At some point she went so far as to tell the inspectors that they were racists and members of the KKK, that all New Yorkers were racist, and that she was doing what she was doing for Martin Luther King. She felt that she was unfairly treated and that she had been coerced into signing the consent to submit to an x-ray.
Unfortunately there is no easy and comfortable way for a Customs inspector to determine whether a traveler is carrying narcotics internally. To take the word of the person is obviously not feasible. Lacking external signs the inspectors must rely on other facts suggesting a possibility of the presence of drugs. But the law construing the Fourth Amendment to the Constitution requires that possibility to be based not on "mere chance" or an "inchoate and unparticularized suspicion or 'hunch.'" Even if drugs are discovered after a search based merely on a "hunch" the search is illegal and the narcotics may not be offered in evidence at the later criminal trial of the traveler. There must be a particularized, reasonable suspicion that the narcotics are within the body of the individual. United States v. Montoya de Hernandez, 473 U.S. 531, 540, 542, 105 S. Ct. 3304, 3309, 3310, 87 L. Ed. 2d 381 (1985); United States v. Esieke, 940 F.2d 29, 33-34 (2d Cir. 1991).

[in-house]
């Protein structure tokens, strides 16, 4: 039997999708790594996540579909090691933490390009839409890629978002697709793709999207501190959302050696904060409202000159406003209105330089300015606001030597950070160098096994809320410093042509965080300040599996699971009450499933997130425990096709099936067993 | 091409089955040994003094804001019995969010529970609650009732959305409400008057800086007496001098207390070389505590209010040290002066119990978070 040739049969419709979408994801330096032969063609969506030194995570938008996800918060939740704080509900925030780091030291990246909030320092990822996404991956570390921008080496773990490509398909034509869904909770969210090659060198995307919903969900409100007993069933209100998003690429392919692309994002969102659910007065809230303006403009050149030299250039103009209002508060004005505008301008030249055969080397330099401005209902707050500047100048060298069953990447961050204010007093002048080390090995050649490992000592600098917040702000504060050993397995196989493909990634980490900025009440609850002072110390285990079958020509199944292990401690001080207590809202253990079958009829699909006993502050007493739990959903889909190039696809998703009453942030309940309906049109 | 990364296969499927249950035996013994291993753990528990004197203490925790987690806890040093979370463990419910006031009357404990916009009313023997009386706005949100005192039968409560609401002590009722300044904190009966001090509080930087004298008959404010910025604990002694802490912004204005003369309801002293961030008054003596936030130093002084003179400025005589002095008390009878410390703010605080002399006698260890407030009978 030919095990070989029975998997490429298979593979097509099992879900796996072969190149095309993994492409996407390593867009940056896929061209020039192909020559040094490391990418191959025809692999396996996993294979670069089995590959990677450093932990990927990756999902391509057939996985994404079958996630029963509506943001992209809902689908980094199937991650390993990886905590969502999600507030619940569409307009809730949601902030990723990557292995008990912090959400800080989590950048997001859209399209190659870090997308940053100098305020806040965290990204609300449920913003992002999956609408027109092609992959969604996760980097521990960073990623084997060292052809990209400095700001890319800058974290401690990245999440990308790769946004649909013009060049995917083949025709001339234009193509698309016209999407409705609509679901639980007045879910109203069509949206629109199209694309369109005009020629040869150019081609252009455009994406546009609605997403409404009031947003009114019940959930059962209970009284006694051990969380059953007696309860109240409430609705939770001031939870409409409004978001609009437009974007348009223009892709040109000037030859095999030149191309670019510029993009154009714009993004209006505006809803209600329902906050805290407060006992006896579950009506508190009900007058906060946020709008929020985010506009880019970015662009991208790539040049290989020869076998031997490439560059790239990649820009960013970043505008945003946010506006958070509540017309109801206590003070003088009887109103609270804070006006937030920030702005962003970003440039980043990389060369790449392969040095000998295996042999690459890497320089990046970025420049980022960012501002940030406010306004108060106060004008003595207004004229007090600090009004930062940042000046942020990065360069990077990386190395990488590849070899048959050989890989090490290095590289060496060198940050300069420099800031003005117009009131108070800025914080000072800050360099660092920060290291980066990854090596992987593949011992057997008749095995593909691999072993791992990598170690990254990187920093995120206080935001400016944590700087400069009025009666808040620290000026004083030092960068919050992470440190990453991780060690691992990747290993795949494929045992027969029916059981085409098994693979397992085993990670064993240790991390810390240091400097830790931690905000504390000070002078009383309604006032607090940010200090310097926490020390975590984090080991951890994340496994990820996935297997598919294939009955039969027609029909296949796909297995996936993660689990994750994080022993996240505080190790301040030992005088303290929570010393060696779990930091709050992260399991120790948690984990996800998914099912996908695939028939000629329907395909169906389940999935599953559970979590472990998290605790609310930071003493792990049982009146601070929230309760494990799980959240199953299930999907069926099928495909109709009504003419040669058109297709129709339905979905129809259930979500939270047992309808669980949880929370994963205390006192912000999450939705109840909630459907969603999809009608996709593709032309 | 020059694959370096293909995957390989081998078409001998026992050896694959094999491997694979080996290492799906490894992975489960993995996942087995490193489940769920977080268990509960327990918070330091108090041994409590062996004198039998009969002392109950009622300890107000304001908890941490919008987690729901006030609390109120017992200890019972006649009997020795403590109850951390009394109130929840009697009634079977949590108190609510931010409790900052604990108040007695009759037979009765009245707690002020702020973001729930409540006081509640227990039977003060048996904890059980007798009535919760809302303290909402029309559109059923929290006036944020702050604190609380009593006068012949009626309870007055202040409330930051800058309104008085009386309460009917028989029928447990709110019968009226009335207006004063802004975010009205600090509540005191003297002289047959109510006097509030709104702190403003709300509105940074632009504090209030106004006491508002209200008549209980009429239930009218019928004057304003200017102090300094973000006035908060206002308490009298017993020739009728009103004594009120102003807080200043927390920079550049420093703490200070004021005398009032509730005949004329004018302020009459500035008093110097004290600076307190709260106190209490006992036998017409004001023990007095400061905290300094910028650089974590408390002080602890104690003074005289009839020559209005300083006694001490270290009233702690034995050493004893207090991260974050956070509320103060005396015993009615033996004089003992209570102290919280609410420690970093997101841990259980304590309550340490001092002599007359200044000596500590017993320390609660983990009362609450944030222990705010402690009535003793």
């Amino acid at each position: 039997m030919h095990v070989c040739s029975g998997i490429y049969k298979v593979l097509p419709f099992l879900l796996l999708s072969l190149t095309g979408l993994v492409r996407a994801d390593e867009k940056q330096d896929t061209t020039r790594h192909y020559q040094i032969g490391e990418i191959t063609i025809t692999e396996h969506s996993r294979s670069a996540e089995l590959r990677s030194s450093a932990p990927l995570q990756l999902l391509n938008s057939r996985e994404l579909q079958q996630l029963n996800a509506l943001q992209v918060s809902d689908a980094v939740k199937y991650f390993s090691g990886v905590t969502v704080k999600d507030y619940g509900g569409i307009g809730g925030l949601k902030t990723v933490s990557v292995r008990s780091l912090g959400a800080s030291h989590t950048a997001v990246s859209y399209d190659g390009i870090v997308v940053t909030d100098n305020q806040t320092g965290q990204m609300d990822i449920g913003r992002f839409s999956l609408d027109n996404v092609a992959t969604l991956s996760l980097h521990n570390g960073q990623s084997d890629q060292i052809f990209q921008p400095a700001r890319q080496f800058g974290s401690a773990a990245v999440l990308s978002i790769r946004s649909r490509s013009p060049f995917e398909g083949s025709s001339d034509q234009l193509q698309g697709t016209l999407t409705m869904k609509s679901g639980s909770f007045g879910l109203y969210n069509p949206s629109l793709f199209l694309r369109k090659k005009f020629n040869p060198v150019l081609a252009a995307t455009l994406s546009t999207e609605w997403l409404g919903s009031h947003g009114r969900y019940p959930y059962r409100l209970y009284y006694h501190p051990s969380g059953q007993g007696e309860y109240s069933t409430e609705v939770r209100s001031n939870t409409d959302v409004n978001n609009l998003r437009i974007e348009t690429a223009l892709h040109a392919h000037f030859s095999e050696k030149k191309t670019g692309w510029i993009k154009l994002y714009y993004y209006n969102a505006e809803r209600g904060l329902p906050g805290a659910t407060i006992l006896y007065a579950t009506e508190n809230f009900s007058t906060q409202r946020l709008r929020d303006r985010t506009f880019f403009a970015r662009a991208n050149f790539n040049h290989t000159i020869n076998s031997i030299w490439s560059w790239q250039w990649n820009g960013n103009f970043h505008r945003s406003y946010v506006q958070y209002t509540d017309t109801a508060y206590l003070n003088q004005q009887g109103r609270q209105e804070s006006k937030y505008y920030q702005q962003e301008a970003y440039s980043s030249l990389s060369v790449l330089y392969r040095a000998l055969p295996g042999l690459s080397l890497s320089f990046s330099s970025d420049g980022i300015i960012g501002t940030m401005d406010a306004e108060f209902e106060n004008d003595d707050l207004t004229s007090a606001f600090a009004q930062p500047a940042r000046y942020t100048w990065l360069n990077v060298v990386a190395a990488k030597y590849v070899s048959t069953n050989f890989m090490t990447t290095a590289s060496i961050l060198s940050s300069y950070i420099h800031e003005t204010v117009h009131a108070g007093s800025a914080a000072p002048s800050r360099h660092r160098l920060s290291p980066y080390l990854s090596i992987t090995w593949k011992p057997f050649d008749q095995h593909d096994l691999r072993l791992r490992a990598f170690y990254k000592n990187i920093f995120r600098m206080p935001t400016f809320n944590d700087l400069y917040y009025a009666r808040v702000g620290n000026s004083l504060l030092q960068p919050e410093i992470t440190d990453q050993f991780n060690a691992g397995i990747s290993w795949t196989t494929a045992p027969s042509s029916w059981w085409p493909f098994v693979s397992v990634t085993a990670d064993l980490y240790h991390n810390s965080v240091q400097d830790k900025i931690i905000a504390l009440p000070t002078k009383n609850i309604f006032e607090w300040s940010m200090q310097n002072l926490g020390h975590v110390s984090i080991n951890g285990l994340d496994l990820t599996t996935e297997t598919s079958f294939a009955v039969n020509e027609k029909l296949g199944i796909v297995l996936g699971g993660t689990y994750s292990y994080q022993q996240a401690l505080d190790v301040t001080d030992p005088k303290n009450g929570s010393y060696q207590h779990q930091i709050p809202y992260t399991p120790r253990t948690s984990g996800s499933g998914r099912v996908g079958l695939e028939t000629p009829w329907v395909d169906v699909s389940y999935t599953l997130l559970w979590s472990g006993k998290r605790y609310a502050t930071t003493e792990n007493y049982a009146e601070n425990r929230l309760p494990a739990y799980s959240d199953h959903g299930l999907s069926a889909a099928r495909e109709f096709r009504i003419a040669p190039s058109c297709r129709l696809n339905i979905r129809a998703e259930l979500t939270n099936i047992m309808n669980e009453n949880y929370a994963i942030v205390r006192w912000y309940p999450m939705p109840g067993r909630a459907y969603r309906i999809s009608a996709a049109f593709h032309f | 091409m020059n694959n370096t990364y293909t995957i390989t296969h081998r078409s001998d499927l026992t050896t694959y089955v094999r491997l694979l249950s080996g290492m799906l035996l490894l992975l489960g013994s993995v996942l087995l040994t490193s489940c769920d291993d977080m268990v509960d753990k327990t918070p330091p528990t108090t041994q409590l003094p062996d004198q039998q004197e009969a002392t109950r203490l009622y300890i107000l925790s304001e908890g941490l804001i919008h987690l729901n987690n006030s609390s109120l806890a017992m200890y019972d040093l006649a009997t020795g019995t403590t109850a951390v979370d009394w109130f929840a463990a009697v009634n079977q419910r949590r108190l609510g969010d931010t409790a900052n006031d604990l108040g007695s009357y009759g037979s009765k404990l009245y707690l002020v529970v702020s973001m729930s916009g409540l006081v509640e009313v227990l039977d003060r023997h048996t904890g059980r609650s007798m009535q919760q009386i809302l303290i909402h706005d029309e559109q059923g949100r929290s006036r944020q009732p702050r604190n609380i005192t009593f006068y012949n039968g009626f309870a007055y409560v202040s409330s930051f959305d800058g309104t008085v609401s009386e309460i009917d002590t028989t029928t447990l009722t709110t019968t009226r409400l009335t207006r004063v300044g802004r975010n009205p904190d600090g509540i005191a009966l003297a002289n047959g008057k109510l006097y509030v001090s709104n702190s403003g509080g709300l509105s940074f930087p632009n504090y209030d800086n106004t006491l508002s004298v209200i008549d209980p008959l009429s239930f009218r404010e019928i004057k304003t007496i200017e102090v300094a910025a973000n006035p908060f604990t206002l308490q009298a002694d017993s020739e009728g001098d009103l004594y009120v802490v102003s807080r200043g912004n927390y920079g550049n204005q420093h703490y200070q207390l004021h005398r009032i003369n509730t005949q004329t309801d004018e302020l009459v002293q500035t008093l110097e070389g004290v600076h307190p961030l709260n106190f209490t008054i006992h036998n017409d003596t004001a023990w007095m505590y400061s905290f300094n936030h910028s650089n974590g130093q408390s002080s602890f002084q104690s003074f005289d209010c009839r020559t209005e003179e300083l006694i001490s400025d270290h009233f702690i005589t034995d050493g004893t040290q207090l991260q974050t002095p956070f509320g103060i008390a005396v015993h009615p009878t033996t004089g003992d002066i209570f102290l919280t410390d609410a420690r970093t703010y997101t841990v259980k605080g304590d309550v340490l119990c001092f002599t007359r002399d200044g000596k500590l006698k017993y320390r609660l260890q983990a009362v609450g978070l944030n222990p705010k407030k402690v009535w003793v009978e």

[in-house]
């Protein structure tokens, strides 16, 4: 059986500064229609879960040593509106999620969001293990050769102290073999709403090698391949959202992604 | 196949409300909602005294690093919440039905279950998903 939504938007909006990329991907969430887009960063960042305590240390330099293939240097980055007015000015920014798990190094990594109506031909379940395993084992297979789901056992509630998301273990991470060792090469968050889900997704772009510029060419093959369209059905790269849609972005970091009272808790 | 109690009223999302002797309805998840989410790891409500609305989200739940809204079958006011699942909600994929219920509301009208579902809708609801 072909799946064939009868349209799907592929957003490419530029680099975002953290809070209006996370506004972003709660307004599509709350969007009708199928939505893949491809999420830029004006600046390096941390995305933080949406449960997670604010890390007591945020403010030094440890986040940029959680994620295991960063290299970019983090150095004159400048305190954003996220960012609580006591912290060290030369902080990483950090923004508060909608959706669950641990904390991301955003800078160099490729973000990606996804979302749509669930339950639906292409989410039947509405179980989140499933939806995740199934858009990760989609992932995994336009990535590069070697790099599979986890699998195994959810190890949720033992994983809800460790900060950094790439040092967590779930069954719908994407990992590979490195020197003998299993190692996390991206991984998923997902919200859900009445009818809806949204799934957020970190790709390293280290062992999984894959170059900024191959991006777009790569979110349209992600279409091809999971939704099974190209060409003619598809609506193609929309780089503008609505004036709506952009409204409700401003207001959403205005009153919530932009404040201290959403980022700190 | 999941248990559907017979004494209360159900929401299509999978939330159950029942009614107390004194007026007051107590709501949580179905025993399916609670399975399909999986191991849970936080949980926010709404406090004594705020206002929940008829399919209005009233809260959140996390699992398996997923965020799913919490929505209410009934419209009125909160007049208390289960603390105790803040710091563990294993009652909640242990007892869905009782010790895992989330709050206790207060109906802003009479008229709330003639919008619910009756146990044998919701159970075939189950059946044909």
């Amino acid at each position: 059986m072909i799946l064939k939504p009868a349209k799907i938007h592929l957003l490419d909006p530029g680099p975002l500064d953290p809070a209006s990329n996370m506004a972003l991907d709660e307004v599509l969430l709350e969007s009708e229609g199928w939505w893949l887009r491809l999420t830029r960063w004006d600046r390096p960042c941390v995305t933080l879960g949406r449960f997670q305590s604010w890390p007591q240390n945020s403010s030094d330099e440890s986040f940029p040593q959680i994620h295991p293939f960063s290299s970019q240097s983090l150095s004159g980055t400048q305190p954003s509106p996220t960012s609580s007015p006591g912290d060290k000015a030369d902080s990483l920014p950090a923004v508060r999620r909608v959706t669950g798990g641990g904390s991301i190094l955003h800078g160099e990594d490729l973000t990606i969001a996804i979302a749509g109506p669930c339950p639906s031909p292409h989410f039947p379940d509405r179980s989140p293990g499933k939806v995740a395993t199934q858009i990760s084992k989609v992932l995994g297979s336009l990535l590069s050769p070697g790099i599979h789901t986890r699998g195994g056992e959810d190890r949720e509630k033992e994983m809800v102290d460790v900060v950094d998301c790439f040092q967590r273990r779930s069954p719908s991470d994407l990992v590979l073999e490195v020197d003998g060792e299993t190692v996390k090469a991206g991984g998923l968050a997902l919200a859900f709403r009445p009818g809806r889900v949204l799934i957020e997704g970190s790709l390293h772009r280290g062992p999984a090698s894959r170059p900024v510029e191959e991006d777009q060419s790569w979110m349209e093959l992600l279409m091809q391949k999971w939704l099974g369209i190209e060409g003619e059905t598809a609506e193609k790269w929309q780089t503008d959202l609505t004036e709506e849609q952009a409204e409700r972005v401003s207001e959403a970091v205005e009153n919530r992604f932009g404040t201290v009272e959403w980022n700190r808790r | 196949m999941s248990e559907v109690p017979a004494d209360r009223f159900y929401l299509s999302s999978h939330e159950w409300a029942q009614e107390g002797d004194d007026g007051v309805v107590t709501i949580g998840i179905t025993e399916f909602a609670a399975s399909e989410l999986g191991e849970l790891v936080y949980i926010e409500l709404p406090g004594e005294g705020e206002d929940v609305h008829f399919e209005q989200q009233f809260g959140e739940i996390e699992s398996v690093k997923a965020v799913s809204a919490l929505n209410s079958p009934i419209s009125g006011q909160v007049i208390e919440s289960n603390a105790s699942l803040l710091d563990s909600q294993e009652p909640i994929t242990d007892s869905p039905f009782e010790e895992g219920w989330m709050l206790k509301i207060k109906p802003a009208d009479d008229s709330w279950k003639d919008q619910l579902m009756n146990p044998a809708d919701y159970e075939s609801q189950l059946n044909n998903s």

Since a search may be based suspicion, albeit particularized and reasonable, presumably a not inconsiderable number of innocent persons will be required to undergo procedures similar to those shown in this case. Montoya, 473 U.S. at 545, 105 S. Ct. 3311-12 (Stevens, J., concurring). Although it is no solace to those who undergo what must be felt as a humiliation, that is, alas, the price that on occasion even the most respectable persons coming across the border must pay if drugs carried internally are to be found.